Or, Payback of Loan Principal is Not Income
Judge Paris so holds in Rick Fishman, T. C. Mem. 2011-102, filed 5/18/11.
Rick ran what amounted to a multi-level insurance sales operation. He first sold policies and recruited subordinates to sell insurance policies; later, as the business grew, he recruited subordinate managers who sold and recruited and managed other salespeople. Every link in the chain was an independent contractor, and IRS doesn’t dispute that.
Because everyone was paid on commission, and because the premium dollars to fund the commissions came in monthly, Rick would advance six months’ worth of commission to each salesperson for each policy sold. If six months’ worth of premium was eventually paid, the salesperson was compensated and owed nothing. But if the premiums remained unpaid for any portion of the six months, the salesperson owed the advanced premium to Rick, with interest.
Likewise Rick would advance certain business expenses to salespeople. He kept what Tax Court called “rudimentary” records, showing advances and repayment to his subordinate managers (called “district leaders”).
There was a written business plan that said all this, and the IRS was given a copy (twice), but the IRS agent never mentioned it in her report.
Now let’s see what Judge Paris said: “Respondent determined deficiencies based solely on the following two-pronged argument: (1) Petitioner paid expenses on behalf of the district leaders and deducted the expenses on his Schedules C; [footnote omitted](2) the district leaders eventually reimbursed petitioner for these expenses, and the reimbursements constituted gross income to petitioner, which he omitted from his return. To establish an underpayment based on this position, respondent must produce clear and convincing evidence that the reimbursements were properly characterized as gross income.” 2011 T.C. Mem. 102, at pp. 16-17.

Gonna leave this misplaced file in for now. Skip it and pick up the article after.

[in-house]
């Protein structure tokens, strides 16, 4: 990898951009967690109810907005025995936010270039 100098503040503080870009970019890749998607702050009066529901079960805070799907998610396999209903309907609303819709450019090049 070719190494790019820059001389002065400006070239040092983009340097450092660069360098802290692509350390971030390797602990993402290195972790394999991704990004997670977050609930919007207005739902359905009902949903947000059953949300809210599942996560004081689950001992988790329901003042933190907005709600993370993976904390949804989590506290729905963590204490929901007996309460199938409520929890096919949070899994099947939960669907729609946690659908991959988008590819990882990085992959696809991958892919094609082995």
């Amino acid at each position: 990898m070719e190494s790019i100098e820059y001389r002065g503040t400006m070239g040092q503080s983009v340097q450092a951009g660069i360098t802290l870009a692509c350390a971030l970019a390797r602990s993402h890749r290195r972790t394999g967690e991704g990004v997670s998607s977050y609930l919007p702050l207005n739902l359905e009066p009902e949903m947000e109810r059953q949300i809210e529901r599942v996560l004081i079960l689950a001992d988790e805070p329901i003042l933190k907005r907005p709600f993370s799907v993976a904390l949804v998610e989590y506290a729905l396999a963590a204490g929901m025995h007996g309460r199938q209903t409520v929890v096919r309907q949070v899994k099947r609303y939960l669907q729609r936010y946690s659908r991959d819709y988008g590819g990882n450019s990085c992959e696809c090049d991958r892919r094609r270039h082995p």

This IRS could not do. All IRS could show was a stipulation that Rick paid for certain of the salespeoples’ business expenses and that he was reimbursed. But the salespeople were independent contractors and were obligated to repay Rick the sums he advanced.
Tax Court said: “Simply put, respondent has not produced clear and convincing evidence that the reimbursements constitute gross income.[footnote omitted]. Rather, petitioner’s receipt of the reimbursements gave rise to nothing more than a loan repayment. Because receiving repayment of a loan does not give rise to gross income, respondent has not met his initial burden. Thus, petitioner need not produce evidence of offsetting expenses. Therefore, the Court holds that respondent has not proven that petitioner underpaid the Federal income tax required to be shown on his returns for the tax years at issue. Because respondent did not prove that petitioner underpaid his Federal income tax during the tax years at issue, the Court need not discuss whether petitioner acted with fraudulent intent.” 2011 T.C. Mem. 102, at pp. 21-22.
Moreover, since IRS conceded that, if IRS could not prove fraud, the statute of limitations would bar assessment of deficiencies for the years at issue, so Rick walks.
Takeaway: Rudimentary records plus a written and adhered-to business plan are indispensable aids to a winning case.